Saturday, February 4th, 2023
Saturday, February 4th, 2023

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Medicine Lake, Hennepin County

Medicine might be the cure for your metro-fishing blues

By Glen Schmitt
Staff Writer

Catching bluegills in lakes throughout the Twin Cities metro area comes quite easily. But finding a lake that supports a healthy population of truly good-sized bluegills is a much taller task.

Hennepin County’s Medicine Lake is one of the rare exceptions in that is has those quality sunfish. Despite heavy fishing pressure, especially during the winter months, this 924-acre lake near Plymouth continues to kick out bluegills worth keeping.

One could even make the argument that Medicine is the best bluegill lake this area has to offer. But the fact is, there just aren’t many lakes in the Twin Cities area that have an abundance of 8-inch bluegills left in them, but Medicine does. 

“You don’t have to do a lot of cherry-picking on Medicine; it has very nice sunfish in it,” said Bob Sonenstahl, of Wayzata Bait and Tackle. “It’s the last lake in the metro that you can consistently catch 8-inch sunfish at, and good numbers of them.”

You’ll also find a few pushing 9 inches in length, which is even more rare in these parts. The DNR conducted a survey in 2020 of Medicine and offshore gill nets pulled strong numbers of bluegills over 7 inches long, with the largest ’gill sampled measuring just over 9 inches.

The lake has an abundant crappie population as well, although they aren’t particularly big. The majority of crappies you’ll catch on Medicine will top out around 7 inches in length, with the occasional 8- or 9-inch fish in the mix.

The current status of the lake’s panfish population prompted a special regulation that was implemented last year. The daily bag limit for both bluegills and crappies has been reduced to five fish.

“Medicine has always been dominated by bluegills, and the regulation change should help protect those larger fish in the population,” said Jason Harris, fisheries specialist with the DNR’s west-metro office. “It’s tough to say why we don’t see bigger crappies out there, but hopefully the new regulation will help improve the size of them.”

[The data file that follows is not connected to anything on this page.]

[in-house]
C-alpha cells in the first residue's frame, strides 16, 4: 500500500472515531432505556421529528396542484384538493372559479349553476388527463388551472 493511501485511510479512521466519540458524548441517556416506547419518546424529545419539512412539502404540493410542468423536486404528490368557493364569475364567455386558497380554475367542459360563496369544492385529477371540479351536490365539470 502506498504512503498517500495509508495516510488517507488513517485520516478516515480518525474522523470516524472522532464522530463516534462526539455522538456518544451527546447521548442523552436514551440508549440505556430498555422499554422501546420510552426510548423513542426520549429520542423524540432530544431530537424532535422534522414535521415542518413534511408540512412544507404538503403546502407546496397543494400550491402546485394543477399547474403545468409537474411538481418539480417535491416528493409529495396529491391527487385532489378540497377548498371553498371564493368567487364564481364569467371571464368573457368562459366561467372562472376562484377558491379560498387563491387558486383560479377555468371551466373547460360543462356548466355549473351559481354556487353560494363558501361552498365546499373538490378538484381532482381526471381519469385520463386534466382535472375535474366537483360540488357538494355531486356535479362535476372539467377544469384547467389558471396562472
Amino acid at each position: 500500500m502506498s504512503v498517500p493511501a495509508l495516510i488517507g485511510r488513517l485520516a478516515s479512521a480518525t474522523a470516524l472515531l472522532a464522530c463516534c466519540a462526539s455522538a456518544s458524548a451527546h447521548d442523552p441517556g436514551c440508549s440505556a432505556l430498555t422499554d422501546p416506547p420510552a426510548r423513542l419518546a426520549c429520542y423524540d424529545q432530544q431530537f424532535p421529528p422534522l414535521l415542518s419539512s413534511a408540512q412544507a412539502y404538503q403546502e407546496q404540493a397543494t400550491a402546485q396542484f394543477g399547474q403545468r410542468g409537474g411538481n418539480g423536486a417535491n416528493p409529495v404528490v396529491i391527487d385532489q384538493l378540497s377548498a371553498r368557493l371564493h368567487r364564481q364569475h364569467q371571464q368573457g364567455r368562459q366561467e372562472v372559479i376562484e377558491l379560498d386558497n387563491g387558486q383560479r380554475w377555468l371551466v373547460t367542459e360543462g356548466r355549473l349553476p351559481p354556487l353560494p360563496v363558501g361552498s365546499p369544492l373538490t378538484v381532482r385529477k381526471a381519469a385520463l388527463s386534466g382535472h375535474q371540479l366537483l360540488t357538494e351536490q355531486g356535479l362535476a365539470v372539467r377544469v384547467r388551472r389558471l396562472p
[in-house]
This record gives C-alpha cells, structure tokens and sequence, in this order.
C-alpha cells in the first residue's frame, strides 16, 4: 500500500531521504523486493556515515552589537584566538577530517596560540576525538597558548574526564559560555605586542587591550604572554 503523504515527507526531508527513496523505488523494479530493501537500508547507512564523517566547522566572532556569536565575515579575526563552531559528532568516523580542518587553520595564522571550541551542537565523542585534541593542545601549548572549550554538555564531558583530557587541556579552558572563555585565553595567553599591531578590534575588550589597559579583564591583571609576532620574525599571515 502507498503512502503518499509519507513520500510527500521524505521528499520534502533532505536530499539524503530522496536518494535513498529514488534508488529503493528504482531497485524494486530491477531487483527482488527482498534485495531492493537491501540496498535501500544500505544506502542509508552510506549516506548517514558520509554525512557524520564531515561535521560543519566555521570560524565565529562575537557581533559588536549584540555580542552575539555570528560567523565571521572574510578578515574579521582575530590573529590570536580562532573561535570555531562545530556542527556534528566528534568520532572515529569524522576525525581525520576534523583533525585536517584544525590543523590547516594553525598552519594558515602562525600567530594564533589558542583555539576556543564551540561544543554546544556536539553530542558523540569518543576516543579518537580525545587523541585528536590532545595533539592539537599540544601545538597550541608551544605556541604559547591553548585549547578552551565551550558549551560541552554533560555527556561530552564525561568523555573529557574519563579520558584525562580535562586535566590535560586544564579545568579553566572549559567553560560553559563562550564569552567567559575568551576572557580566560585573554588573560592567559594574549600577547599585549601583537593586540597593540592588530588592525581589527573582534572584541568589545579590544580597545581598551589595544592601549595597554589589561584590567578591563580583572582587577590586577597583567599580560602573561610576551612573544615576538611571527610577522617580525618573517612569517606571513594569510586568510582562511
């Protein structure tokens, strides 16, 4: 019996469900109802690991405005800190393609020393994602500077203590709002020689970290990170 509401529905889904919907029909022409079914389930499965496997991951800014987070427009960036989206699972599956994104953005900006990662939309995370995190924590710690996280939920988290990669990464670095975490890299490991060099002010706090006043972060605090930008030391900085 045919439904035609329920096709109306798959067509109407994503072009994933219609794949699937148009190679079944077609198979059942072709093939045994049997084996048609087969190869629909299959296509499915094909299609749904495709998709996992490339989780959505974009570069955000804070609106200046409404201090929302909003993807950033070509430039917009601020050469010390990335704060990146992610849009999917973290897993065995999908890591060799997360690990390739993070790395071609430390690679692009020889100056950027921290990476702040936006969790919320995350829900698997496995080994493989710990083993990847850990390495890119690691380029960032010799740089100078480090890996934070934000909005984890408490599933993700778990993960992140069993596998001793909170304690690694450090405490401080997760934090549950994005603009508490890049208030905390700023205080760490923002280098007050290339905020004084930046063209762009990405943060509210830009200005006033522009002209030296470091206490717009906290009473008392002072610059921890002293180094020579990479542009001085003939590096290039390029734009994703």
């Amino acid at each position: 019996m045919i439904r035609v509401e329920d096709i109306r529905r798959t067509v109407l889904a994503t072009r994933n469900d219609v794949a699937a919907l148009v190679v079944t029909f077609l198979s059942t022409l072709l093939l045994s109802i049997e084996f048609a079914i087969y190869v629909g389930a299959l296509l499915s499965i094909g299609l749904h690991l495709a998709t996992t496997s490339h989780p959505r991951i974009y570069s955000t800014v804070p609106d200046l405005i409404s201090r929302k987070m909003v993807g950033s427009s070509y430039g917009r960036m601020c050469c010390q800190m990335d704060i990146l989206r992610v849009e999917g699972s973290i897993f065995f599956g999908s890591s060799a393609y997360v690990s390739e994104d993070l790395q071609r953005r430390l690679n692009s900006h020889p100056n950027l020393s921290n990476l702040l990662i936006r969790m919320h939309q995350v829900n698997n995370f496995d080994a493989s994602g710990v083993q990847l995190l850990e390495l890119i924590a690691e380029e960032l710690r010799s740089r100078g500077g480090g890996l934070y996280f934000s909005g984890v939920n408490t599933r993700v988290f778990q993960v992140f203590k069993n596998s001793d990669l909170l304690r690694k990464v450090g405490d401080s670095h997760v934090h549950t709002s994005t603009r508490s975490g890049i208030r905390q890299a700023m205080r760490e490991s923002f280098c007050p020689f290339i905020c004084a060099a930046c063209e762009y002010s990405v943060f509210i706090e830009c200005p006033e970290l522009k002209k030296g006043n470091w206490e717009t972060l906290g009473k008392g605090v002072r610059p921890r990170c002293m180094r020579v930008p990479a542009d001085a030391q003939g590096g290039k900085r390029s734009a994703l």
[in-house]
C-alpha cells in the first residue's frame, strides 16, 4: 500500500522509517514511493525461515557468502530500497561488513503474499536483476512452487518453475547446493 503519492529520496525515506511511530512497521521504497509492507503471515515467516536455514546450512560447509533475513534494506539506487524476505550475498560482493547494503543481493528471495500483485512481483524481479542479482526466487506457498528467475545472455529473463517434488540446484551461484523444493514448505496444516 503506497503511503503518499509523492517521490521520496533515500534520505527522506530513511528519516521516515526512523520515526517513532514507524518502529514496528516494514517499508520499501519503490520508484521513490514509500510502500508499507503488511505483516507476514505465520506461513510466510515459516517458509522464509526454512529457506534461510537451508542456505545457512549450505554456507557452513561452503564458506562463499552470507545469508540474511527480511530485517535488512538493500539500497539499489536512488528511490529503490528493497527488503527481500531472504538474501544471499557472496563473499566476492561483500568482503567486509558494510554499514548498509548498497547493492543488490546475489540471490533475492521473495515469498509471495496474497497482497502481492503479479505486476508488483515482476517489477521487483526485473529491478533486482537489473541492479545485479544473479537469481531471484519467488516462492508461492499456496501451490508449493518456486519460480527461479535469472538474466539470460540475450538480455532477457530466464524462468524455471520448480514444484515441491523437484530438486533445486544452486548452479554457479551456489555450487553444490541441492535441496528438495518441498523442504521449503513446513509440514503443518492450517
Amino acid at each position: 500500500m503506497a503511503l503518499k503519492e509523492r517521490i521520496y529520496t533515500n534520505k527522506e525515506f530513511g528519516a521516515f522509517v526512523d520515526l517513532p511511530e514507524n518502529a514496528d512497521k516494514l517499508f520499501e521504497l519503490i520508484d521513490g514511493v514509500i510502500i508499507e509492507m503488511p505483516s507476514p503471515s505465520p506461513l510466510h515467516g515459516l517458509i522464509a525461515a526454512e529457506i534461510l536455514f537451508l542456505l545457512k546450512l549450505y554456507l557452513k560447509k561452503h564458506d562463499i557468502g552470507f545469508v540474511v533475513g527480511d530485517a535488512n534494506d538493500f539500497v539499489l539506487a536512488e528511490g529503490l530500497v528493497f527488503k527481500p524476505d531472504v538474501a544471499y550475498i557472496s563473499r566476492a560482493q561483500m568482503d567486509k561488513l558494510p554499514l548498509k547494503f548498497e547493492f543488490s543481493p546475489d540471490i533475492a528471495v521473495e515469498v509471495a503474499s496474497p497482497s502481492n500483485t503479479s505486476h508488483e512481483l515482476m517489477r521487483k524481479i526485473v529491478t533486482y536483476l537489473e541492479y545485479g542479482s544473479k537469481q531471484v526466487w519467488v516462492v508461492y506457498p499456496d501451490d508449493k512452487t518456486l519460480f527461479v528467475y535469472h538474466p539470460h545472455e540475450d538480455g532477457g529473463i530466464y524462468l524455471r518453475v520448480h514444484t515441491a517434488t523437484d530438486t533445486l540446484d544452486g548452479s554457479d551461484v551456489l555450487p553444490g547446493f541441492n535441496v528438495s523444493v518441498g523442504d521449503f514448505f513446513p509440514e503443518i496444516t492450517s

The lake supports a modest walleye population – one that seems to be improving. Walleye fingerlings are stocked during odd-numbered years, and that stocking has built decent walleye numbers. 

The most recent survey was highlighted by two successful walleye year-classes: Fish stocked in 2015 and 2017 fared well. The walleyes sampled averaged nearly 18 inches in length, and fish from 10 to 28 inches long were sampled.

“There never used to be much for walleyes in it, but stocking has changed that,” Sonenstahl said. “They don’t come easy and you won’t catch big numbers, but you will catch nice walleyes.” 

There also are quality bass to be had in Medicine, although it’s an underutilized bass fishery. With a much more popular bass destination – Lake Minnetonka – in the vicinity, most anglers drive right past Medicine.

Medicine is loaded with an abundance of vegetation, as well as docks, points, and flats that all hold good numbers of bass. 

“It’s a phenomenal bass lake, but untouched, really,” Sonenstahl added. “Most people go to Minnetonka if they’re bass fishing.”

Northern pike are extremely abundant in Medicine, and there’s a chance to catch a few large fish. Pike up to 33 inches were sampled in 2020, and Sonenstahl says he’s personally seen fish pushing 18 to 20 pounds from the lake.

They’re low on the priority list for most anglers, but Medicine has a robust yellow bullhead population and they are big bullheads. Fish from 12 to 14 inches are abundant.

“We’d classify those as trophy bullheads,” Harris said. “Medicine would be a place to fish if you wanted to catch numbers of nice bullheads.”

Medicine Lake

Nearest town…………..Plymouth

Surface area………………924 acres 

Maximum depth………….49 feet

Shore length…………………9 miles

Water clarity……………………7 feet

Fish species present:

Bluegill, black crappie, walleye, northern pike, largemouth bass, pumpkinseed, hybrid sunfish, bullhead, yellow perch, white sucker, common carp, bowfin (dogfish). 

For information:

DNR area fisheries office (952) 236-5171, the DNR website or Wayzata Bait and Tackle (952) 473-2227.

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